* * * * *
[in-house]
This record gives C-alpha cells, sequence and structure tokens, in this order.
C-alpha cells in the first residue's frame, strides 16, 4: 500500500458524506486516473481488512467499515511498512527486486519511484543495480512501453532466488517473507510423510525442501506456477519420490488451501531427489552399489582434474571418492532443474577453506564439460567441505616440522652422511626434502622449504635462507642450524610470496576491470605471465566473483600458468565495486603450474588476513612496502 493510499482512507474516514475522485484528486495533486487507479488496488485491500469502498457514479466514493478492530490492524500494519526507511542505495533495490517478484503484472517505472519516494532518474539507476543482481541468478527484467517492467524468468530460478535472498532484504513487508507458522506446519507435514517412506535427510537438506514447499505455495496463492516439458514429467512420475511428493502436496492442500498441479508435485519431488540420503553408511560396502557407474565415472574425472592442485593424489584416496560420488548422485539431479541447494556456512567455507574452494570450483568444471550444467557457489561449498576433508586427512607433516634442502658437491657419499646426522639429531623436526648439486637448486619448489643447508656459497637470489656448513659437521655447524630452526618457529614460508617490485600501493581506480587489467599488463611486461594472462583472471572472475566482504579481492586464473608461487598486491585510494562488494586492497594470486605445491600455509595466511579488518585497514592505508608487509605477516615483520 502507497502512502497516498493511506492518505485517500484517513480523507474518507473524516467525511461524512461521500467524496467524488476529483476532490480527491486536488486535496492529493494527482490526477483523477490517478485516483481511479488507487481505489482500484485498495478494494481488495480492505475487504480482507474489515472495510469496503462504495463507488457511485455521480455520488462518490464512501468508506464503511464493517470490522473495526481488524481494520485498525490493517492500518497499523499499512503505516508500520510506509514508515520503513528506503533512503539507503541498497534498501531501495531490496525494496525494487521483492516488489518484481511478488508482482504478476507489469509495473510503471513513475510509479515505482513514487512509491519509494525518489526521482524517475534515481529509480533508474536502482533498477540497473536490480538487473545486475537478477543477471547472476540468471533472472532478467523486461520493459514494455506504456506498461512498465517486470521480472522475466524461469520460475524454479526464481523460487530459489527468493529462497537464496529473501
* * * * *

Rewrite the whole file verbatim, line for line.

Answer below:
[in-house]
This record gives C-alpha cells, sequence and structure tokens, in this order.
C-alpha cells in the first residue's frame, strides 16, 4: 500500500458524506486516473481488512467499515511498512527486486519511484543495480512501453532466488517473507510423510525442501506456477519420490488451501531427489552399489582434474571418492532443474577453506564439460567441505616440522652422511626434502622449504635462507642450524610470496576491470605471465566473483600458468565495486603450474588476513612496502 493510499482512507474516514475522485484528486495533486487507479488496488485491500469502498457514479466514493478492530490492524500494519526507511542505495533495490517478484503484472517505472519516494532518474539507476543482481541468478527484467517492467524468468530460478535472498532484504513487508507458522506446519507435514517412506535427510537438506514447499505455495496463492516439458514429467512420475511428493502436496492442500498441479508435485519431488540420503553408511560396502557407474565415472574425472592442485593424489584416496560420488548422485539431479541447494556456512567455507574452494570450483568444471550444467557457489561449498576433508586427512607433516634442502658437491657419499646426522639429531623436526648439486637448486619448489643447508656459497637470489656448513659437521655447524630452526618457529614460508617490485600501493581506480587489467599488463611486461594472462583472471572472475566482504579481492586464473608461487598486491585510494562488494586492497594470486605445491600455509595466511579488518585497514592505508608487509605477516615483520 502507497502512502497516498493511506492518505485517500484517513480523507474518507473524516467525511461524512461521500467524496467524488476529483476532490480527491486536488486535496492529493494527482490526477483523477490517478485516483481511479488507487481505489482500484485498495478494494481488495480492505475487504480482507474489515472495510469496503462504495463507488457511485455521480455520488462518490464512501468508506464503511464493517470490522473495526481488524481494520485498525490493517492500518497499523499499512503505516508500520510506509514508515520503513528506503533512503539507503541498497534498501531501495531490496525494496525494487521483492516488489518484481511478488508482482504478476507489469509495473510503471513513475510509479515505482513514487512509491519509494525518489526521482524517475534515481529509480533508474536502482533498477540497473536490480538487473545486475537478477543477471547472476540468471533472472532478467523486461520493459514494455506504456506498461512498465517486470521480472522475466524461469520460475524454479526464481523460487530459489527468493529462497537464496529473501